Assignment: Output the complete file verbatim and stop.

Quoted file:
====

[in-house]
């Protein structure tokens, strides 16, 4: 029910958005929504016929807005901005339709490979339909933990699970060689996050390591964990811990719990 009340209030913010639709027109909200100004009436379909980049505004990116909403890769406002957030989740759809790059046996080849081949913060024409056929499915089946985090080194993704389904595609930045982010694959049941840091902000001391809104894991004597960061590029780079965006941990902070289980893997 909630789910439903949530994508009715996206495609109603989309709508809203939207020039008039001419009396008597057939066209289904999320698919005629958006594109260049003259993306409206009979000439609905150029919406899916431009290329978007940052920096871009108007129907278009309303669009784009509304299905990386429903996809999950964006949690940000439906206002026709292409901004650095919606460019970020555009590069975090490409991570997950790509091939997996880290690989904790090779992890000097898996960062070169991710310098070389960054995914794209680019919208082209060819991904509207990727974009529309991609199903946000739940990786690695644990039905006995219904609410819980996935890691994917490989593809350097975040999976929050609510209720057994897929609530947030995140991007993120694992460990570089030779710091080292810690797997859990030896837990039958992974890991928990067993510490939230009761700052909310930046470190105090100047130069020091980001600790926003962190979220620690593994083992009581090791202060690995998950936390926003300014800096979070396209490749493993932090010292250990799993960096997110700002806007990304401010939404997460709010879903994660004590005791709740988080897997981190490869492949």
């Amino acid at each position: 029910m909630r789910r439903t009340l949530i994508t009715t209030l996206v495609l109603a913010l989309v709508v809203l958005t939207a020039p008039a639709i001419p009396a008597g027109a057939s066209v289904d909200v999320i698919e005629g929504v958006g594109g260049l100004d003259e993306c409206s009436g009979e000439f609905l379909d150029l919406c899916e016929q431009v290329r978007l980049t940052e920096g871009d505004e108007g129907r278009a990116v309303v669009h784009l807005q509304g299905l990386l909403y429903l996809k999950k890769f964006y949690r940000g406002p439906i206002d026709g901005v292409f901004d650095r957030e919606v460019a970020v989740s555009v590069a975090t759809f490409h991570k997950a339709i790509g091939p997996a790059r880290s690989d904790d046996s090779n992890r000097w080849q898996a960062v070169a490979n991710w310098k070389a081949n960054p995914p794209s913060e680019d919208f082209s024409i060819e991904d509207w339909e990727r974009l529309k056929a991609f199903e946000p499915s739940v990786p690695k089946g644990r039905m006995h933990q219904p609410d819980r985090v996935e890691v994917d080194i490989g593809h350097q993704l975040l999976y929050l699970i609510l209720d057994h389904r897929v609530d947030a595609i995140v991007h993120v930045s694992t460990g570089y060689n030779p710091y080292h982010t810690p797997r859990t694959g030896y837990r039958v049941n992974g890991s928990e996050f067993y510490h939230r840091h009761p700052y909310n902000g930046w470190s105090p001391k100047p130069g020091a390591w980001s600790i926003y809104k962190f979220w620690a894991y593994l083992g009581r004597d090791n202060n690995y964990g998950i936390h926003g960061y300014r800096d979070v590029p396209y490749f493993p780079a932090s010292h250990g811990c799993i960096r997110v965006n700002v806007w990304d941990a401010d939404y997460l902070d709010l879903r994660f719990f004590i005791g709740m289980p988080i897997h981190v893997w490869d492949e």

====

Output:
[in-house]
């Protein structure tokens, strides 16, 4: 029910958005929504016929807005901005339709490979339909933990699970060689996050390591964990811990719990 009340209030913010639709027109909200100004009436379909980049505004990116909403890769406002957030989740759809790059046996080849081949913060024409056929499915089946985090080194993704389904595609930045982010694959049941840091902000001391809104894991004597960061590029780079965006941990902070289980893997 909630789910439903949530994508009715996206495609109603989309709508809203939207020039008039001419009396008597057939066209289904999320698919005629958006594109260049003259993306409206009979000439609905150029919406899916431009290329978007940052920096871009108007129907278009309303669009784009509304299905990386429903996809999950964006949690940000439906206002026709292409901004650095919606460019970020555009590069975090490409991570997950790509091939997996880290690989904790090779992890000097898996960062070169991710310098070389960054995914794209680019919208082209060819991904509207990727974009529309991609199903946000739940990786690695644990039905006995219904609410819980996935890691994917490989593809350097975040999976929050609510209720057994897929609530947030995140991007993120694992460990570089030779710091080292810690797997859990030896837990039958992974890991928990067993510490939230009761700052909310930046470190105090100047130069020091980001600790926003962190979220620690593994083992009581090791202060690995998950936390926003300014800096979070396209490749493993932090010292250990799993960096997110700002806007990304401010939404997460709010879903994660004590005791709740988080897997981190490869492949």
């Amino acid at each position: 029910m909630r789910r439903t009340l949530i994508t009715t209030l996206v495609l109603a913010l989309v709508v809203l958005t939207a020039p008039a639709i001419p009396a008597g027109a057939s066209v289904d909200v999320i698919e005629g929504v958006g594109g260049l100004d003259e993306c409206s009436g009979e000439f609905l379909d150029l919406c899916e016929q431009v290329r978007l980049t940052e920096g871009d505004e108007g129907r278009a990116v309303v669009h784009l807005q509304g299905l990386l909403y429903l996809k999950k890769f964006y949690r940000g406002p439906i206002d026709g901005v292409f901004d650095r957030e919606v460019a970020v989740s555009v590069a975090t759809f490409h991570k997950a339709i790509g091939p997996a790059r880290s690989d904790d046996s090779n992890r000097w080849q898996a960062v070169a490979n991710w310098k070389a081949n960054p995914p794209s913060e680019d919208f082209s024409i060819e991904d509207w339909e990727r974009l529309k056929a991609f199903e946000p499915s739940v990786p690695k089946g644990r039905m006995h933990q219904p609410d819980r985090v996935e890691v994917d080194i490989g593809h350097q993704l975040l999976y929050l699970i609510l209720d057994h389904r897929v609530d947030a595609i995140v991007h993120v930045s694992t460990g570089y060689n030779p710091y080292h982010t810690p797997r859990t694959g030896y837990r039958v049941n992974g890991s928990e996050f067993y510490h939230r840091h009761p700052y909310n902000g930046w470190s105090p001391k100047p130069g020091a390591w980001s600790i926003y809104k962190f979220w620690a894991y593994l083992g009581r004597d090791n202060n690995y964990g998950i936390h926003g960061y300014r800096d979070v590029p396209y490749f493993p780079a932090s010292h250990g811990c799993i960096r997110v965006n700002v806007w990304d941990a401010d939404y997460l902070d709010l879903r994660f719990f004590i005791g709740m289980p988080i897997h981190v893997w490869d492949e």